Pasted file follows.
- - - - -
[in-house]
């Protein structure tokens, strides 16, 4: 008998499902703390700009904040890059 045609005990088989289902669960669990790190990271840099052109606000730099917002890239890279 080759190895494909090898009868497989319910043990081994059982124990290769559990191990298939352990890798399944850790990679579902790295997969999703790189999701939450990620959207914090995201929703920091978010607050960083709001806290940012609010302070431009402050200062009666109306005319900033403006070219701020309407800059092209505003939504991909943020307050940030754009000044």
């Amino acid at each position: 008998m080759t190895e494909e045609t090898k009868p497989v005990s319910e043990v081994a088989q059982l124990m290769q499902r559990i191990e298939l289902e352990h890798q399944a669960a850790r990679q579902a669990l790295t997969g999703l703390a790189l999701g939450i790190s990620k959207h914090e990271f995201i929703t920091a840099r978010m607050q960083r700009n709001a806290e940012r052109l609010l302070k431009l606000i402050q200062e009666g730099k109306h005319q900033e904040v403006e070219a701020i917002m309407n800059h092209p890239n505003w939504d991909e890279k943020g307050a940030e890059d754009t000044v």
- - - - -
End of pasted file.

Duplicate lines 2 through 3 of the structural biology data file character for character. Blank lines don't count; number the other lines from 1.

């Protein structure tokens, strides 16, 4: 008998499902703390700009904040890059 045609005990088989289902669960669990790190990271840099052109606000730099917002890239890279 080759190895494909090898009868497989319910043990081994059982124990290769559990191990298939352990890798399944850790990679579902790295997969999703790189999701939450990620959207914090995201929703920091978010607050960083709001806290940012609010302070431009402050200062009666109306005319900033403006070219701020309407800059092209505003939504991909943020307050940030754009000044």
């Amino acid at each position: 008998m080759t190895e494909e045609t090898k009868p497989v005990s319910e043990v081994a088989q059982l124990m290769q499902r559990i191990e298939l289902e352990h890798q399944a669960a850790r990679q579902a669990l790295t997969g999703l703390a790189l999701g939450i790190s990620k959207h914090e990271f995201i929703t920091a840099r978010m607050q960083r700009n709001a806290e940012r052109l609010l302070k431009l606000i402050q200062e009666g730099k109306h005319q900033e904040v403006e070219a701020i917002m309407n800059h092209p890239n505003w939504d991909e890279k943020g307050a940030e890059d754009t000044v």